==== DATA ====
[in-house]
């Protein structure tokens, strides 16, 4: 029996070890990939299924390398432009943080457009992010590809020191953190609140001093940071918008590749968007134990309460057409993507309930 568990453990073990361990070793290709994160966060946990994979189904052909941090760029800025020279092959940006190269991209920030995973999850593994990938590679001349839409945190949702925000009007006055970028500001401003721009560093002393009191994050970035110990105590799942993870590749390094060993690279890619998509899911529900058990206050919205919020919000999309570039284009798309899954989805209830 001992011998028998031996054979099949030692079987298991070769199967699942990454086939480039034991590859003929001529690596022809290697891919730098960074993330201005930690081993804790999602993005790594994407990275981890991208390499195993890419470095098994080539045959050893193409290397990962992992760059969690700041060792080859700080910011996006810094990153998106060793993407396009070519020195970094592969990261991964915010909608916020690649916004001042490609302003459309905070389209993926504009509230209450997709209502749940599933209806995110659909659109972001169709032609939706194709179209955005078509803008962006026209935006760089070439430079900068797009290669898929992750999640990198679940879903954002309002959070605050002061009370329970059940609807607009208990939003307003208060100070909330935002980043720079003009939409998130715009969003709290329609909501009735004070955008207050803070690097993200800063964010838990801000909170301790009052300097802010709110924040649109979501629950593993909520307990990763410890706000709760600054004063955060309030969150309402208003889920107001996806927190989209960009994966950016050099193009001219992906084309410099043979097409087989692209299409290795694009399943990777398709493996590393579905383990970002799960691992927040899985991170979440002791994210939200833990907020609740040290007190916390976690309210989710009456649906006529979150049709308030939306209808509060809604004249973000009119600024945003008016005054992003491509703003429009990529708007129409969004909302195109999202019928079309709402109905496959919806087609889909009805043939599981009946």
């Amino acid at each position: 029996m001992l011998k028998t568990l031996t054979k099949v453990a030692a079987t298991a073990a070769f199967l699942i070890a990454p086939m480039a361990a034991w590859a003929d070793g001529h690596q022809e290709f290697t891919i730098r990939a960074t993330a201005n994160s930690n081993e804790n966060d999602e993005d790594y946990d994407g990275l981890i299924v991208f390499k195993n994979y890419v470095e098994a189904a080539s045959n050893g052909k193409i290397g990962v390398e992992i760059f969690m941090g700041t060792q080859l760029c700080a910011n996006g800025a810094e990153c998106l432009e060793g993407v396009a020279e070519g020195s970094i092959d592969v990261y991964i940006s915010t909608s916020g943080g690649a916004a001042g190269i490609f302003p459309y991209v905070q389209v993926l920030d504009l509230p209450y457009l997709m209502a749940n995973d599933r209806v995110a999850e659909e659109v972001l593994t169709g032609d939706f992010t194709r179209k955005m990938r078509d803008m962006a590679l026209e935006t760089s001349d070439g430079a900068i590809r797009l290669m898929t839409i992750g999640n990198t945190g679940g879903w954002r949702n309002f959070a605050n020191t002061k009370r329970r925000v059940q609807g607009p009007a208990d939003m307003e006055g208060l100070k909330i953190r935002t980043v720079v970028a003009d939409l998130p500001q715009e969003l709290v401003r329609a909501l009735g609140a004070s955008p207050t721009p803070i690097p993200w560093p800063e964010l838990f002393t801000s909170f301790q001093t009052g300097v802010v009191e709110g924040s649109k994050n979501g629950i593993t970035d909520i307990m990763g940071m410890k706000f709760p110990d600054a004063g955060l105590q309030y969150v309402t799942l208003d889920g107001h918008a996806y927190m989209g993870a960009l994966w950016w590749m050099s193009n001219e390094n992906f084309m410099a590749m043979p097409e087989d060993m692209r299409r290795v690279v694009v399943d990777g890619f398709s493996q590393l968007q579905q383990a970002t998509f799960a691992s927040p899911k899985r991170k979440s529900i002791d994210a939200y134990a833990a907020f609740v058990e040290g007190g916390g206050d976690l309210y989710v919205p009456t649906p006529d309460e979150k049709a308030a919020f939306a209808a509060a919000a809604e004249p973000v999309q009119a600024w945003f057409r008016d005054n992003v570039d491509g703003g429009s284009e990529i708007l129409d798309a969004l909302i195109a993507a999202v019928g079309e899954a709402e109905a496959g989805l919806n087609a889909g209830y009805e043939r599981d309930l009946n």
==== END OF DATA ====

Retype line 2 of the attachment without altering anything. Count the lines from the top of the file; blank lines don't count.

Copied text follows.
């Protein structure tokens, strides 16, 4: 029996070890990939299924390398432009943080457009992010590809020191953190609140001093940071918008590749968007134990309460057409993507309930 568990453990073990361990070793290709994160966060946990994979189904052909941090760029800025020279092959940006190269991209920030995973999850593994990938590679001349839409945190949702925000009007006055970028500001401003721009560093002393009191994050970035110990105590799942993870590749390094060993690279890619998509899911529900058990206050919205919020919000999309570039284009798309899954989805209830 001992011998028998031996054979099949030692079987298991070769199967699942990454086939480039034991590859003929001529690596022809290697891919730098960074993330201005930690081993804790999602993005790594994407990275981890991208390499195993890419470095098994080539045959050893193409290397990962992992760059969690700041060792080859700080910011996006810094990153998106060793993407396009070519020195970094592969990261991964915010909608916020690649916004001042490609302003459309905070389209993926504009509230209450997709209502749940599933209806995110659909659109972001169709032609939706194709179209955005078509803008962006026209935006760089070439430079900068797009290669898929992750999640990198679940879903954002309002959070605050002061009370329970059940609807607009208990939003307003208060100070909330935002980043720079003009939409998130715009969003709290329609909501009735004070955008207050803070690097993200800063964010838990801000909170301790009052300097802010709110924040649109979501629950593993909520307990990763410890706000709760600054004063955060309030969150309402208003889920107001996806927190989209960009994966950016050099193009001219992906084309410099043979097409087989692209299409290795694009399943990777398709493996590393579905383990970002799960691992927040899985991170979440002791994210939200833990907020609740040290007190916390976690309210989710009456649906006529979150049709308030939306209808509060809604004249973000009119600024945003008016005054992003491509703003429009990529708007129409969004909302195109999202019928079309709402109905496959919806087609889909009805043939599981009946």